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Wednesday, 14 October 2020

IMF warns of long, protracted recovery as it eases global recession forecast

IMF warns of long, slow recovery as it eases global recession forecast: The International Monetary Fund (IMF) now sees the world’s GDP contracting at a 4.4% pace — an improvement from the 4.9% it projected in its June outlook — after economies coming out of lockdown showed improved trade, retail activity, and growth figures, it said yesterday in its October World Economic Outlook (pdf). Launching the report titled “A long and difficult ascent,” the fund’s chief economist Gita Golpinath warned that the economic recovery will be “long, uneven and uncertain” as the pandemic continues to spread and countries begin to reintroduce lockdown measures. Many countries will see “lasting damage” to output, inflicting a “major setback” to living standards, she said, adding that the process of transferring workers from sectors at risk of long-term decline such as travel to growing industries like digital technology will require significant policy support.

The IMF has downgraded its outlook for 2021, saying it sees the global economy growing 5.2% and not the 5.4% it had previously forecast due to expectations that some restrictions on movement and social distancing may remain in place well into next year. The global economy experienced a “strong rebound in the third quarter, but slowing momentum entering the fourth quarter” as new infections rose across many developed economies, the report says.

The G20 group of countries, meanwhile, are expected to come out with statements today saying that the outlook for the global economy is less negative, according to a draft statement seen by Reuters. Steps taken to stimulate a recovery have paid off, and that the G20 is prepared to help if needed, reads the statement. Financial leaders from the world's top 20 economies will hold a meeting of finance ministers and central bankers virtually today to discuss pressing challenges as the pandemic will cause an output contraction this year.

How is Egypt faring in all of this? The IMF upgraded its growth projections for Omm El Donia to 3.5% this year from its 2% forecast in June. It left its 2021 forecast for 2.8% growth unchanged but sees output rising at a 5.8% clip by 2025.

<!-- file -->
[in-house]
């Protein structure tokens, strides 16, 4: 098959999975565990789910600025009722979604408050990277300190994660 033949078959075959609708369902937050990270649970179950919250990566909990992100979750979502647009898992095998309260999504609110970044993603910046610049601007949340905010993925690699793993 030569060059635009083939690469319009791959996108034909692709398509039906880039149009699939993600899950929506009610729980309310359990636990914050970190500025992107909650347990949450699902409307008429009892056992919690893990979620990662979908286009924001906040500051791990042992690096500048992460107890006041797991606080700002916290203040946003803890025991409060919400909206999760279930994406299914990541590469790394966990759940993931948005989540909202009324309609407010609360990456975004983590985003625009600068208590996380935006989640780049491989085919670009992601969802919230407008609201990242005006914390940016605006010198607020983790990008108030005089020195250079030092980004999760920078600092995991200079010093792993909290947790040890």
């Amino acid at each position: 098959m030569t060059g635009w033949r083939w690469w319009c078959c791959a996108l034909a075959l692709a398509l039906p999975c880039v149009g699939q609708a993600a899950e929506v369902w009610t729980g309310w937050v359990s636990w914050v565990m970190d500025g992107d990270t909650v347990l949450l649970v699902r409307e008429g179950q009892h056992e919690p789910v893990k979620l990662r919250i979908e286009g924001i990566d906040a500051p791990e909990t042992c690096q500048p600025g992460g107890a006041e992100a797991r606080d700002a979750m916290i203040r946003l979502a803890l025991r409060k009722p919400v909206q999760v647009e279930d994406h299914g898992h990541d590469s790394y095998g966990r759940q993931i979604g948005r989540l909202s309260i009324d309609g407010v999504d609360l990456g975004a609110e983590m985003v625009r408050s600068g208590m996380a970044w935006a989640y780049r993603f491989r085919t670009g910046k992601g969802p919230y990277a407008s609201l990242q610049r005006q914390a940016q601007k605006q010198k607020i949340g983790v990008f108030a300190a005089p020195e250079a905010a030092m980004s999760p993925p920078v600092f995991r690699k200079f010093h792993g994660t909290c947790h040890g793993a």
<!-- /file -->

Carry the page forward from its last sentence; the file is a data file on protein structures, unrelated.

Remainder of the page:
Egypt is one of just three Middle East and Central Asia economies that won’t shrink this year. On the flipside, the IMF sees the country’s current account deficit widening to 4.2% of GDP in 2021 from 3.2% this year, and lists Egypt among several countries that are particularly vulnerable to a decline in remittance flows. It also predicts the unemployment rate to rise to 9.7% next year from 8.6% in 2019.

Emerging economies will lead global growth next year: Emerging economies are likely to contract 3.3% this year, a 0.2% downgrade from what the fund had projected in June, but this will be followed by 6% growth in 2021. This is above 2021 global growth forecasts and markedly higher than the 3.9% growth the fund is projecting for advanced economies. The hit to tourism, remittances and foreign debt hangs a dark cloud over emerging markets, the prospects for which “remain precarious,” the report said.

Governments across the world are going to have to step it up in the months ahead: Direct income support to those who’ve seen lost wages and unemployment insurance are some of the measures the IMF is recommending to help cushion declining spending. In terms of monetary policy the IMF is urging central banks in emerging markets that “launch asset purchases to communicate clearly the objectives of the program and its consistency with price stability objectives” to reduce the potential for inflation and capital flight.

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